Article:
Tropical forests are attracting considerable attention from scientists and activists interested in global change, because of the vast quantity of carbon stored in tropical forest ecosystems and released to the atmosphere by slash-and-burn methods of land clearing. Tropical Forests and Global Atmospheric Change, edited by Yadvinder Malhi and Oliver Phillips, addresses the question, “What will (any remaining) mature old-growth forests look like at the end of the century?” Its 18 chapters, distributed among four sections, include contributions from 74 authors from 16 countries, with a strong representation from Latin America. The book's focal time frame is the last four decades of the 20th century. The second editor, Phillips, is a leader in conducting regional and pantropical analyses of tree growth and standing biomass of old-growth forests, which indicate higher turnover rates for many tropical forests, faster tree growth, and structural changes. The editors are to be commended for inviting authors whose approaches and conclusions differ—the result is several stimulating chapters. For example, Chambers and Silver conclude that “observed changes in tropical forest inventory plots over the past few decades are more likely being driven by changes in disturbance regimes, and other environmental factors, than by a response to elevated CO2” (p. 57).

Not all readers will have the advantage of living near Powell's City of Books. But those who want to update their knowledge of tropical forests and the mounting pressures they face—and learn the current thinking about possible management solutions—would do well to read some of these worthwhile volumes.

References cited

1.

E. Bermingham, C. W. Dick, and C. Moritz . eds. 2005. Tropical Rainforests: Past, Present, and Future. Chicago: University of Chicago Press. Google Scholar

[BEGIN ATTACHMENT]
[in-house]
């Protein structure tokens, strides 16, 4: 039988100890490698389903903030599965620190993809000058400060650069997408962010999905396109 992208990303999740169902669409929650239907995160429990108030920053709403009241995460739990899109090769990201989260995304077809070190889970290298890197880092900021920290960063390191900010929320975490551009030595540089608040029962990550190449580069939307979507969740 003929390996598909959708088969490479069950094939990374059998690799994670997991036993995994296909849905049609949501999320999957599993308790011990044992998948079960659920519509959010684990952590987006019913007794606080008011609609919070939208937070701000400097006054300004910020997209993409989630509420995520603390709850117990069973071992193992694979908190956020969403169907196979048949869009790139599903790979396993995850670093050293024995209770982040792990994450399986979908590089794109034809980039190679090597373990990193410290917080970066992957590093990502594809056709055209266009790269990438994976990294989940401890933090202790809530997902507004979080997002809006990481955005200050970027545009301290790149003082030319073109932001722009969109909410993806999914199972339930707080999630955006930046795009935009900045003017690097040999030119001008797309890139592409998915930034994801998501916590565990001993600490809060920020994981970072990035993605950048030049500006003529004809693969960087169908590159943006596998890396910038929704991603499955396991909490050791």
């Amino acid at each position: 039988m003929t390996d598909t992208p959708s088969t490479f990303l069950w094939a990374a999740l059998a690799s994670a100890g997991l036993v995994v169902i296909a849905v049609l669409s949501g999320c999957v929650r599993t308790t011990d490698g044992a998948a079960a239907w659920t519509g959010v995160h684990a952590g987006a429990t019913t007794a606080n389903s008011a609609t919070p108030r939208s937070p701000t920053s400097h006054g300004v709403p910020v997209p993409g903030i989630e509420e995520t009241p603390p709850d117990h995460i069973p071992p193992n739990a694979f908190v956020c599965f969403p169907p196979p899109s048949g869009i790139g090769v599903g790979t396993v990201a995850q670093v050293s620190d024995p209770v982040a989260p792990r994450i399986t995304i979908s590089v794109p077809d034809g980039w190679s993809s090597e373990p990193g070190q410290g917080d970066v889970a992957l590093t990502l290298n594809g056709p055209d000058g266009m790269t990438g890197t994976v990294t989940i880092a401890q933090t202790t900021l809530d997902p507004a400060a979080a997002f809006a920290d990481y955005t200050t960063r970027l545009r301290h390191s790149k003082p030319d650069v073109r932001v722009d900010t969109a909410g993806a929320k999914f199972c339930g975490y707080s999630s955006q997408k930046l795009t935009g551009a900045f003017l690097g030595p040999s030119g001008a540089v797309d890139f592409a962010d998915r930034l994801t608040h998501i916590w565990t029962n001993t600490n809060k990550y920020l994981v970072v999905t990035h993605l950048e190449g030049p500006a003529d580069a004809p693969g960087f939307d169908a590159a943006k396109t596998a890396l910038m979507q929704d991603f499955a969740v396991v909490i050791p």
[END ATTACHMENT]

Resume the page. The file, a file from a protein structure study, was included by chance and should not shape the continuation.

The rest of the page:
2.

Y. Malhi and O. Phillips . eds. 2005. Tropical Forests and Global Atmospheric Change. New York: Oxford University Press. Google Scholar

3.

E. Meijaard 2005. Life after Logging: Reconciling Wildlife Conservation and Production Forestry in Indonesian Borneo. Bogor (Indonesia): Center for International Forestry Research and UNESCO. Google Scholar

4.

C. Palm, S. Vosti, P. Sanchez, and P. Erickson . eds. 2005. Slash-and-Burn Agriculture: The Search for Alternatives. New York: Columbia University Press. Google Scholar

5.

R. B. Primack and R. T. Corlett . 2005. Tropical Rain Forests: An Ecological and Biogeographical Comparison. New York: Blackwell. Google Scholar

6.

S. Record and R. Hess . 1943. Timbers of the New World. New Haven (CT): Yale University Press. Google Scholar

7.

T. K. Rudel 2005. Tropical Forests: Regional Paths of Destruction and Regeneration in the Late Twentieth Century. New York: Columbia University Press. Google Scholar

Appendices

GARY S. HARTSHORN "Understanding Tropical Forests," BioScience 56(3), 264-265, (1 March 2006). https://doi.org/10.1641/0006-3568(2006)056[0264:UTF]2.0.CO;2
Published: 1 March 2006